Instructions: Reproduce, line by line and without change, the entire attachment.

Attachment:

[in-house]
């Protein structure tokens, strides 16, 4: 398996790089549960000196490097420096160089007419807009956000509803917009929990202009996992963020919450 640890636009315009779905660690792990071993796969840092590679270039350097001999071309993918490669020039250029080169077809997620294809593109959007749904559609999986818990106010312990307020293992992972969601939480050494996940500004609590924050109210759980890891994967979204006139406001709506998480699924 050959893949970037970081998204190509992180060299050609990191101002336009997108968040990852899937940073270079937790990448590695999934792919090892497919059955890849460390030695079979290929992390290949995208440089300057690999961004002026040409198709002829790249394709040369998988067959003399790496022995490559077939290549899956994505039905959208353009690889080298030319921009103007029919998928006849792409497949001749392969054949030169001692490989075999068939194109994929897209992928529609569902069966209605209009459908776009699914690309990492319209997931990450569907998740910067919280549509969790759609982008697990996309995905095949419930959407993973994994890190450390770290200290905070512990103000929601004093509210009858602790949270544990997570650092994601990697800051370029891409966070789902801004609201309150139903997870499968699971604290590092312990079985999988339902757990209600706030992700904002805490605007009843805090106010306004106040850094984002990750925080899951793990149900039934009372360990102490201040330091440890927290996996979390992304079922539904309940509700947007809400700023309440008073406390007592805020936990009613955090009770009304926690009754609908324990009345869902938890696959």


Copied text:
[in-house]
């Protein structure tokens, strides 16, 4: 398996790089549960000196490097420096160089007419807009956000509803917009929990202009996992963020919450 640890636009315009779905660690792990071993796969840092590679270039350097001999071309993918490669020039250029080169077809997620294809593109959007749904559609999986818990106010312990307020293992992972969601939480050494996940500004609590924050109210759980890891994967979204006139406001709506998480699924 050959893949970037970081998204190509992180060299050609990191101002336009997108968040990852899937940073270079937790990448590695999934792919090892497919059955890849460390030695079979290929992390290949995208440089300057690999961004002026040409198709002829790249394709040369998988067959003399790496022995490559077939290549899956994505039905959208353009690889080298030319921009103007029919998928006849792409497949001749392969054949030169001692490989075999068939194109994929897209992928529609569902069966209605209009459908776009699914690309990492319209997931990450569907998740910067919280549509969790759609982008697990996309995905095949419930959407993973994994890190450390770290200290905070512990103000929601004093509210009858602790949270544990997570650092994601990697800051370029891409966070789902801004609201309150139903997870499968699971604290590092312990079985999988339902757990209600706030992700904002805490605007009843805090106010306004106040850094984002990750925080899951793990149900039934009372360990102490201040330091440890927290996996979390992304079922539904309940509700947007809400700023309440008073406390007592805020936990009613955090009770009304926690009754609908324990009345869902938890696959």